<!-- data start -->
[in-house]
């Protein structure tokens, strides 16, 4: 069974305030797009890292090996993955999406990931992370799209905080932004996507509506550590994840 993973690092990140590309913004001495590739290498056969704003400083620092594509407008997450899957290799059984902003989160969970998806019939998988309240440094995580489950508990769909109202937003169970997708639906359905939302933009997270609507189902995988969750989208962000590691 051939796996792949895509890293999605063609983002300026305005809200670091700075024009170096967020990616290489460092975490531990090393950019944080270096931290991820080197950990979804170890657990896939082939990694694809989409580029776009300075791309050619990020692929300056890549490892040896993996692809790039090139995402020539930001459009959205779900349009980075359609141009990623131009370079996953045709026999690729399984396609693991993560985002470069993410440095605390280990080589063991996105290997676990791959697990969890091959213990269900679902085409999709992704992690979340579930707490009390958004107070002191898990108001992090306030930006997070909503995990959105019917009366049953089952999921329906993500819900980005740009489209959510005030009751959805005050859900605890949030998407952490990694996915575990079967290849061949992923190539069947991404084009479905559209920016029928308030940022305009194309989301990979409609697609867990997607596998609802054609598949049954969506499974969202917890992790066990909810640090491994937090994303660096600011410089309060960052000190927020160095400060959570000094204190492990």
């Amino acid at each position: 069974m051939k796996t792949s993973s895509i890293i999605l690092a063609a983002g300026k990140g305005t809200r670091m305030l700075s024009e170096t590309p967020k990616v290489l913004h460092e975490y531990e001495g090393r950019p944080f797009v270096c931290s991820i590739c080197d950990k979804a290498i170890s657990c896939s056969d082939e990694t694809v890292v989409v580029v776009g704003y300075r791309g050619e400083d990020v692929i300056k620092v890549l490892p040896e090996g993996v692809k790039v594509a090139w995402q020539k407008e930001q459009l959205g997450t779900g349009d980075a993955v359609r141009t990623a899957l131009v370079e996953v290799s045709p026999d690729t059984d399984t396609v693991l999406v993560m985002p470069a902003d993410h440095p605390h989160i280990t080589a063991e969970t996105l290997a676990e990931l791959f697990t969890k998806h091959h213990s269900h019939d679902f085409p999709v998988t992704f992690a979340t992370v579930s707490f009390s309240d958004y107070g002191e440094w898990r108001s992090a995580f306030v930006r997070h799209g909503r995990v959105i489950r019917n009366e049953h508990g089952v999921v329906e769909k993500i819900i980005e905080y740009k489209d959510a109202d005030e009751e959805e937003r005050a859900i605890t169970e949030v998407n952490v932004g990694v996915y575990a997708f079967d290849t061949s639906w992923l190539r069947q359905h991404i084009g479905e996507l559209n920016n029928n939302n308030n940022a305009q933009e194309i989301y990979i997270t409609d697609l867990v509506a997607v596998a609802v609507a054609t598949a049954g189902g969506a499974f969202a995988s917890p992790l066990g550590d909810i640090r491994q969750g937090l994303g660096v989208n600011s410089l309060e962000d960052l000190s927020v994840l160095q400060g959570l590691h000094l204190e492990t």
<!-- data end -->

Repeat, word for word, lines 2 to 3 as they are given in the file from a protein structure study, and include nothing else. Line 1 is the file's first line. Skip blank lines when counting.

């Protein structure tokens, strides 16, 4: 069974305030797009890292090996993955999406990931992370799209905080932004996507509506550590994840 993973690092990140590309913004001495590739290498056969704003400083620092594509407008997450899957290799059984902003989160969970998806019939998988309240440094995580489950508990769909109202937003169970997708639906359905939302933009997270609507189902995988969750989208962000590691 051939796996792949895509890293999605063609983002300026305005809200670091700075024009170096967020990616290489460092975490531990090393950019944080270096931290991820080197950990979804170890657990896939082939990694694809989409580029776009300075791309050619990020692929300056890549490892040896993996692809790039090139995402020539930001459009959205779900349009980075359609141009990623131009370079996953045709026999690729399984396609693991993560985002470069993410440095605390280990080589063991996105290997676990791959697990969890091959213990269900679902085409999709992704992690979340579930707490009390958004107070002191898990108001992090306030930006997070909503995990959105019917009366049953089952999921329906993500819900980005740009489209959510005030009751959805005050859900605890949030998407952490990694996915575990079967290849061949992923190539069947991404084009479905559209920016029928308030940022305009194309989301990979409609697609867990997607596998609802054609598949049954969506499974969202917890992790066990909810640090491994937090994303660096600011410089309060960052000190927020160095400060959570000094204190492990």
């Amino acid at each position: 069974m051939k796996t792949s993973s895509i890293i999605l690092a063609a983002g300026k990140g305005t809200r670091m305030l700075s024009e170096t590309p967020k990616v290489l913004h460092e975490y531990e001495g090393r950019p944080f797009v270096c931290s991820i590739c080197d950990k979804a290498i170890s657990c896939s056969d082939e990694t694809v890292v989409v580029v776009g704003y300075r791309g050619e400083d990020v692929i300056k620092v890549l490892p040896e090996g993996v692809k790039v594509a090139w995402q020539k407008e930001q459009l959205g997450t779900g349009d980075a993955v359609r141009t990623a899957l131009v370079e996953v290799s045709p026999d690729t059984d399984t396609v693991l999406v993560m985002p470069a902003d993410h440095p605390h989160i280990t080589a063991e969970t996105l290997a676990e990931l791959f697990t969890k998806h091959h213990s269900h019939d679902f085409p999709v998988t992704f992690a979340t992370v579930s707490f009390s309240d958004y107070g002191e440094w898990r108001s992090a995580f306030v930006r997070h799209g909503r995990v959105i489950r019917n009366e049953h508990g089952v999921v329906e769909k993500i819900i980005e905080y740009k489209d959510a109202d005030e009751e959805e937003r005050a859900i605890t169970e949030v998407n952490v932004g990694v996915y575990a997708f079967d290849t061949s639906w992923l190539r069947q359905h991404i084009g479905e996507l559209n920016n029928n939302n308030n940022a305009q933009e194309i989301y990979i997270t409609d697609l867990v509506a997607v596998a609802v609507a054609t598949a049954g189902g969506a499974f969202a995988s917890p992790l066990g550590d909810i640090r491994q969750g937090l994303g660096v989208n600011s410089l309060e962000d960052l000190s927020v994840l160095q400060g959570l590691h000094l204190e492990t």